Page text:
I find it perplexing as well that since Jesus becoming a human required a mother, then why is it that women are not allowed to be ordained as Catholic priests? A woman did cooperate to bring God/the Word into the flesh. Jesus’ words at the Last Supper were “Take and eat, this is my body… do this in memory of me.” Only a human person who could bear children could actually have brought the original “Body of Christ” into the world. So, now, we are not considered valid to consecrate the Eucharist? Hmmmm.
And so, I will continue to ask Mary to pray for me and for many things. And I will continue to be certain that women are more than qualified to consecrate the Eucharist.
I’ve been working on my photography skills of late. At times I focus on the technical aspects, but I find I must also learn to hone my vision. Shots of my grandson’s flag football game certainly indicate that I had a particular player as my focus. Also got some good photos of his family.
It was a great morning — I had no idea that 6 year olds could manage to execute a reverse, a fake (handoff), a handoff or a half back pass. I continue to be amazed by what kids can learn.
Some mornings I just have to give up and get up. Most times, I can let the thoughts roll on by after considering them. I always think I’ll remember the insights when I get up. Alas, it seems that this is one of those days to get up and make notes of all those deep down things that showed up.
A couple of Sundays ago, our young, wet behind the ears priest reflected on the parable of the mustard seed. He caught me short when he started with the idea of faith as all the information about what we [Catholic Christians] say we believe. I thinking “What?” The Catechism, the specifics, all the tenets of the Faith, etc… okay, I guess that is a definition of faith. I, however, think of those things as Religion.
So, I was relieved as he moved on to the idea of faith as trust. Now, we are getting somewhere. Faith is a belief, a trust in something or someone. All those rules, and statements, etc are maybe the result or the revelation of how faith has impacted our lives. Looking beyond the surface and accepting what is often hard to see and trust.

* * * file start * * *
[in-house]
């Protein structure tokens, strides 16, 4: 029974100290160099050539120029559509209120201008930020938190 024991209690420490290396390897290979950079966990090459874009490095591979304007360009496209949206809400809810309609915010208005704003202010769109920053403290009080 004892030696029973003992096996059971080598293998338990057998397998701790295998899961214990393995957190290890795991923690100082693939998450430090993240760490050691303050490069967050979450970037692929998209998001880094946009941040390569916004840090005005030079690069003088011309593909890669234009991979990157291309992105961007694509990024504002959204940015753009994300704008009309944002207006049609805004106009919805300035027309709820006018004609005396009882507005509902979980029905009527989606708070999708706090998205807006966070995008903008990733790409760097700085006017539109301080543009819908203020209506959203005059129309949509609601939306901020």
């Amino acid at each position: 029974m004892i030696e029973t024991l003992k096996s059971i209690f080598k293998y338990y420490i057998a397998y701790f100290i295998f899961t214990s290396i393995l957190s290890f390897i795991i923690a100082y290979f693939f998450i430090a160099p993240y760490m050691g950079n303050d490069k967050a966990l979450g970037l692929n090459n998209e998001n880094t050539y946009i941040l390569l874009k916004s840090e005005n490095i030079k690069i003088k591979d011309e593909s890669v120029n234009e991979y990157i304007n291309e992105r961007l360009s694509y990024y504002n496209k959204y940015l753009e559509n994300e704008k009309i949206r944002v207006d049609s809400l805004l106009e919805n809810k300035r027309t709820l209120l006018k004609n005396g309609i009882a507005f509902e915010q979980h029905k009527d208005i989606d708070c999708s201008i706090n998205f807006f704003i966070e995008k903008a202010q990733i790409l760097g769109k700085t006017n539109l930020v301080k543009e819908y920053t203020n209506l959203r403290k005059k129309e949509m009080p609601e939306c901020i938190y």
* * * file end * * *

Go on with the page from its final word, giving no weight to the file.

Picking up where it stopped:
All of this led me to thinking about scrapbooking layouts revealing the image beyond surface. Yes, I know this seems a leap here. But stay with me. Just for a minute. Thanks.
Of late I have been digging into some digital scrapbooking layouts where there is a textured background, but another image is revealed in part. Hard to describe in words, but maybe an image would help:
All that pretty pinky base, and low and behold, sunrise at the beach is partially revealed, with birds laid on top, and a 3 frames to focus one’s attention. In many ways this is how faith works, especially if one practices contemplation. The details of the what lies beyond begin to be revealed.
What is my God? or yours?
Onward marched my random thoughts. All the way to remembering a meme (okay, a quote) I saw yesterday attributed to GK Chesterton.
Once [you] abolish God, the Government becomes God. Whenever the people do not believe in something beyond the world, they will worship the world.
OK. I find it difficult to accept words themselves without considering who is passing them on. In this case, I know the person posting is pretty much a right wing, don’t take away my gasoline/diesel vehicle or my guns type who is seems pretty sure that financial success or failure is due entirely to how hard you try. So, I have issues because of the source. I fully agree that we will believe in something, and that something becomes our God. I find it hard to take these sorts of things without a large grain of salt because I believe I understand that the words mean something quite different to me than they do to the poster. I see the poster’s God being Self, Self Reliance, Guns, Stability. I see the warning to check what/who is my God. Is it security? Is it being right? That’s on me — to take inventory and have a good long, honest look at myself.
So, give me the grace to see unexpected good in unexpected people, and to be able to tell them so.
“I’m struggling. My name is Joe, and I’m an addict. I’ve been to drug rehabilitation twice. I actually spent my 21st birthday there. Five years later, I’m still using drugs and I’m lying to my parents about where my money is going. I’m hurting my health, I know. It’s hard because I really want to be sober, but it’s just hard to stop. I guess I’m writing to you because your letters really are therapeutic to me.”